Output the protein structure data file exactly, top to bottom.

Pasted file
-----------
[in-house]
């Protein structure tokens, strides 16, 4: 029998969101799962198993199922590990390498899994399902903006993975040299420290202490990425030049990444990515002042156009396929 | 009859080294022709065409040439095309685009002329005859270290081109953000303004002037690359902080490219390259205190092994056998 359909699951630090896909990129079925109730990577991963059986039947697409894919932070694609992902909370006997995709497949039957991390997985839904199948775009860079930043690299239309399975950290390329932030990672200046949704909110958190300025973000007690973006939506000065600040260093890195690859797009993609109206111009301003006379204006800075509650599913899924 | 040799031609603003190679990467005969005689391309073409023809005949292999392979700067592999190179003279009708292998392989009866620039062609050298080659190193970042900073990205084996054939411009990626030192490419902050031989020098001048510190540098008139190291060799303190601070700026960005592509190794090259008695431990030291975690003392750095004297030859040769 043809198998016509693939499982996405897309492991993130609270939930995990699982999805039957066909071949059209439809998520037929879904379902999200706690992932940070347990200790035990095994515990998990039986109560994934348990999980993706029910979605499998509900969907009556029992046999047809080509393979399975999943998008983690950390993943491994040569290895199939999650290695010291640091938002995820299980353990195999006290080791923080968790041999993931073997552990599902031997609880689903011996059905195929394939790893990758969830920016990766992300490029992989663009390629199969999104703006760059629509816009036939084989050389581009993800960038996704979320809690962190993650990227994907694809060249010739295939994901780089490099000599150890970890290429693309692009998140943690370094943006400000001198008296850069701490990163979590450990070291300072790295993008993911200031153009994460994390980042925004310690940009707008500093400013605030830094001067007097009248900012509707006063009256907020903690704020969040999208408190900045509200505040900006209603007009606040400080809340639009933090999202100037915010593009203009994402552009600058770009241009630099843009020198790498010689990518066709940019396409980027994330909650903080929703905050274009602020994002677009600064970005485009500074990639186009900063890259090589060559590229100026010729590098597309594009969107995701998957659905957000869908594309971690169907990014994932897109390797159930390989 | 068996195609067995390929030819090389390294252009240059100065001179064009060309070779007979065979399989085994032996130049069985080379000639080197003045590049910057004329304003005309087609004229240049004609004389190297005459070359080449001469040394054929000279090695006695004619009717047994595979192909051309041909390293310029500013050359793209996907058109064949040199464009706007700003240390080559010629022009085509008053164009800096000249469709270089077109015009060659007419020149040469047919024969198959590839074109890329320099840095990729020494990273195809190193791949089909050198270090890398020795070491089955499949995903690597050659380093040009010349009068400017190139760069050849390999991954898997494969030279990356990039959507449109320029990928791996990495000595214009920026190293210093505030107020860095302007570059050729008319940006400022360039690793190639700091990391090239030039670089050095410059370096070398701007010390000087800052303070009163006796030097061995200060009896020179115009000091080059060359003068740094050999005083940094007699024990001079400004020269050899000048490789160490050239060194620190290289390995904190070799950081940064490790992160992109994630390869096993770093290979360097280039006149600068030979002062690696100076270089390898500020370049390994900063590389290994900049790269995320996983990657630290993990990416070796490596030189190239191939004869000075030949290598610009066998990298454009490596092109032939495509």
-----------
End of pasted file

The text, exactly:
[in-house]
């Protein structure tokens, strides 16, 4: 029998969101799962198993199922590990390498899994399902903006993975040299420290202490990425030049990444990515002042156009396929 | 009859080294022709065409040439095309685009002329005859270290081109953000303004002037690359902080490219390259205190092994056998 359909699951630090896909990129079925109730990577991963059986039947697409894919932070694609992902909370006997995709497949039957991390997985839904199948775009860079930043690299239309399975950290390329932030990672200046949704909110958190300025973000007690973006939506000065600040260093890195690859797009993609109206111009301003006379204006800075509650599913899924 | 040799031609603003190679990467005969005689391309073409023809005949292999392979700067592999190179003279009708292998392989009866620039062609050298080659190193970042900073990205084996054939411009990626030192490419902050031989020098001048510190540098008139190291060799303190601070700026960005592509190794090259008695431990030291975690003392750095004297030859040769 043809198998016509693939499982996405897309492991993130609270939930995990699982999805039957066909071949059209439809998520037929879904379902999200706690992932940070347990200790035990095994515990998990039986109560994934348990999980993706029910979605499998509900969907009556029992046999047809080509393979399975999943998008983690950390993943491994040569290895199939999650290695010291640091938002995820299980353990195999006290080791923080968790041999993931073997552990599902031997609880689903011996059905195929394939790893990758969830920016990766992300490029992989663009390629199969999104703006760059629509816009036939084989050389581009993800960038996704979320809690962190993650990227994907694809060249010739295939994901780089490099000599150890970890290429693309692009998140943690370094943006400000001198008296850069701490990163979590450990070291300072790295993008993911200031153009994460994390980042925004310690940009707008500093400013605030830094001067007097009248900012509707006063009256907020903690704020969040999208408190900045509200505040900006209603007009606040400080809340639009933090999202100037915010593009203009994402552009600058770009241009630099843009020198790498010689990518066709940019396409980027994330909650903080929703905050274009602020994002677009600064970005485009500074990639186009900063890259090589060559590229100026010729590098597309594009969107995701998957659905957000869908594309971690169907990014994932897109390797159930390989 | 068996195609067995390929030819090389390294252009240059100065001179064009060309070779007979065979399989085994032996130049069985080379000639080197003045590049910057004329304003005309087609004229240049004609004389190297005459070359080449001469040394054929000279090695006695004619009717047994595979192909051309041909390293310029500013050359793209996907058109064949040199464009706007700003240390080559010629022009085509008053164009800096000249469709270089077109015009060659007419020149040469047919024969198959590839074109890329320099840095990729020494990273195809190193791949089909050198270090890398020795070491089955499949995903690597050659380093040009010349009068400017190139760069050849390999991954898997494969030279990356990039959507449109320029990928791996990495000595214009920026190293210093505030107020860095302007570059050729008319940006400022360039690793190639700091990391090239030039670089050095410059370096070398701007010390000087800052303070009163006796030097061995200060009896020179115009000091080059060359003068740094050999005083940094007699024990001079400004020269050899000048490789160490050239060194620190290289390995904190070799950081940064490790992160992109994630390869096993770093290979360097280039006149600068030979002062690696100076270089390898500020370049390994900063590389290994900049790269995320996983990657630290993990990416070796490596030189190239191939004869000075030949290598610009066998990298454009490596092109032939495509």